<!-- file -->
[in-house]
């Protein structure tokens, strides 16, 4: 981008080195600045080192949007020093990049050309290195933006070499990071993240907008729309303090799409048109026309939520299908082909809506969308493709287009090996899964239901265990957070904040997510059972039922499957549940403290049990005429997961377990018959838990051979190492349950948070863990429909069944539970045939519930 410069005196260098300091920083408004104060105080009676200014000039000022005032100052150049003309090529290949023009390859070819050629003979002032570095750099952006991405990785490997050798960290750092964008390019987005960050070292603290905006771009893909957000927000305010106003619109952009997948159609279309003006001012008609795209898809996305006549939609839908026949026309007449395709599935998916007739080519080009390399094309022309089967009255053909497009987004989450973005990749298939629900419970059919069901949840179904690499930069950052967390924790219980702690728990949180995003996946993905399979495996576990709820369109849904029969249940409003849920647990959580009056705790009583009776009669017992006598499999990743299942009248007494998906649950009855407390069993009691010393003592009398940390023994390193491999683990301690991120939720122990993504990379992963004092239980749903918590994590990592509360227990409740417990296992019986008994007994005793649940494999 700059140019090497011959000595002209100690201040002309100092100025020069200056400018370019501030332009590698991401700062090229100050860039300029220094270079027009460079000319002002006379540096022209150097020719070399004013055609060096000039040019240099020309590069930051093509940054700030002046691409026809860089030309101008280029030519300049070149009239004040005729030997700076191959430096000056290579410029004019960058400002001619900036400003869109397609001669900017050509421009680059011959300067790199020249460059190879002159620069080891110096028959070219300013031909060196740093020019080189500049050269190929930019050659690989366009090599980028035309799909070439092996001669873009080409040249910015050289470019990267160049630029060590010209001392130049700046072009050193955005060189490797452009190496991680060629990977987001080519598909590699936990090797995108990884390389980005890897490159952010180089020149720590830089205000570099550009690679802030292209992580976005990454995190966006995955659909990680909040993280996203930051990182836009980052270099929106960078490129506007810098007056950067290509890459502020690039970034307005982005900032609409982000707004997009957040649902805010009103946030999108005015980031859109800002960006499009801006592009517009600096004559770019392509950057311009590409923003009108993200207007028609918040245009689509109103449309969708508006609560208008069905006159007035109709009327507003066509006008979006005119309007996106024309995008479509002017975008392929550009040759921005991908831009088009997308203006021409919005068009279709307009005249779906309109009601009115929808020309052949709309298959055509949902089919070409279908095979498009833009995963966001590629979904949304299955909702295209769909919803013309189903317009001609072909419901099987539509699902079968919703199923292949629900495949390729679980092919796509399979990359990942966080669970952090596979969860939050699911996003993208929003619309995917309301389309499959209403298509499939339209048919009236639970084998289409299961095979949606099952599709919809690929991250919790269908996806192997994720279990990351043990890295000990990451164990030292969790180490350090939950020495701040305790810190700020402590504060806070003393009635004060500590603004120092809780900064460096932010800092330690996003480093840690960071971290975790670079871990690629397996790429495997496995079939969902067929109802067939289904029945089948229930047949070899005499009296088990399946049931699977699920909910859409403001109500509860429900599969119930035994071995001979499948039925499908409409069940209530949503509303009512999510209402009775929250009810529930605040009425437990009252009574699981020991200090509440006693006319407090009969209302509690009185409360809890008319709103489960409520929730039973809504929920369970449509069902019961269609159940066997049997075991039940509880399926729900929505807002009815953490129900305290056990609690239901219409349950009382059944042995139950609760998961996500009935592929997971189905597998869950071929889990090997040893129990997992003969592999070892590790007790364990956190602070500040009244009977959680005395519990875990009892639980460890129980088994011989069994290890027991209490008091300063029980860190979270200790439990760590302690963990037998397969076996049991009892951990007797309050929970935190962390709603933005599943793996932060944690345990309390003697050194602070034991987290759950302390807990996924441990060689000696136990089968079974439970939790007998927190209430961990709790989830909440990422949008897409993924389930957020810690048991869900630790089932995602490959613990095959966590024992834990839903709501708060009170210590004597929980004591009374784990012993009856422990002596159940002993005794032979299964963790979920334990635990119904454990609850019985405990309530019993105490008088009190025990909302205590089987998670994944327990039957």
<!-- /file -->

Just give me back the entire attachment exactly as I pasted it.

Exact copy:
[in-house]
């Protein structure tokens, strides 16, 4: 981008080195600045080192949007020093990049050309290195933006070499990071993240907008729309303090799409048109026309939520299908082909809506969308493709287009090996899964239901265990957070904040997510059972039922499957549940403290049990005429997961377990018959838990051979190492349950948070863990429909069944539970045939519930 410069005196260098300091920083408004104060105080009676200014000039000022005032100052150049003309090529290949023009390859070819050629003979002032570095750099952006991405990785490997050798960290750092964008390019987005960050070292603290905006771009893909957000927000305010106003619109952009997948159609279309003006001012008609795209898809996305006549939609839908026949026309007449395709599935998916007739080519080009390399094309022309089967009255053909497009987004989450973005990749298939629900419970059919069901949840179904690499930069950052967390924790219980702690728990949180995003996946993905399979495996576990709820369109849904029969249940409003849920647990959580009056705790009583009776009669017992006598499999990743299942009248007494998906649950009855407390069993009691010393003592009398940390023994390193491999683990301690991120939720122990993504990379992963004092239980749903918590994590990592509360227990409740417990296992019986008994007994005793649940494999 700059140019090497011959000595002209100690201040002309100092100025020069200056400018370019501030332009590698991401700062090229100050860039300029220094270079027009460079000319002002006379540096022209150097020719070399004013055609060096000039040019240099020309590069930051093509940054700030002046691409026809860089030309101008280029030519300049070149009239004040005729030997700076191959430096000056290579410029004019960058400002001619900036400003869109397609001669900017050509421009680059011959300067790199020249460059190879002159620069080891110096028959070219300013031909060196740093020019080189500049050269190929930019050659690989366009090599980028035309799909070439092996001669873009080409040249910015050289470019990267160049630029060590010209001392130049700046072009050193955005060189490797452009190496991680060629990977987001080519598909590699936990090797995108990884390389980005890897490159952010180089020149720590830089205000570099550009690679802030292209992580976005990454995190966006995955659909990680909040993280996203930051990182836009980052270099929106960078490129506007810098007056950067290509890459502020690039970034307005982005900032609409982000707004997009957040649902805010009103946030999108005015980031859109800002960006499009801006592009517009600096004559770019392509950057311009590409923003009108993200207007028609918040245009689509109103449309969708508006609560208008069905006159007035109709009327507003066509006008979006005119309007996106024309995008479509002017975008392929550009040759921005991908831009088009997308203006021409919005068009279709307009005249779906309109009601009115929808020309052949709309298959055509949902089919070409279908095979498009833009995963966001590629979904949304299955909702295209769909919803013309189903317009001609072909419901099987539509699902079968919703199923292949629900495949390729679980092919796509399979990359990942966080669970952090596979969860939050699911996003993208929003619309995917309301389309499959209403298509499939339209048919009236639970084998289409299961095979949606099952599709919809690929991250919790269908996806192997994720279990990351043990890295000990990451164990030292969790180490350090939950020495701040305790810190700020402590504060806070003393009635004060500590603004120092809780900064460096932010800092330690996003480093840690960071971290975790670079871990690629397996790429495997496995079939969902067929109802067939289904029945089948229930047949070899005499009296088990399946049931699977699920909910859409403001109500509860429900599969119930035994071995001979499948039925499908409409069940209530949503509303009512999510209402009775929250009810529930605040009425437990009252009574699981020991200090509440006693006319407090009969209302509690009185409360809890008319709103489960409520929730039973809504929920369970449509069902019961269609159940066997049997075991039940509880399926729900929505807002009815953490129900305290056990609690239901219409349950009382059944042995139950609760998961996500009935592929997971189905597998869950071929889990090997040893129990997992003969592999070892590790007790364990956190602070500040009244009977959680005395519990875990009892639980460890129980088994011989069994290890027991209490008091300063029980860190979270200790439990760590302690963990037998397969076996049991009892951990007797309050929970935190962390709603933005599943793996932060944690345990309390003697050194602070034991987290759950302390807990996924441990060689000696136990089968079974439970939790007998927190209430961990709790989830909440990422949008897409993924389930957020810690048991869900630790089932995602490959613990095959966590024992834990839903709501708060009170210590004597929980004591009374784990012993009856422990002596159940002993005794032979299964963790979920334990635990119904454990609850019985405990309530019993105490008088009190025990909302205590089987998670994944327990039957």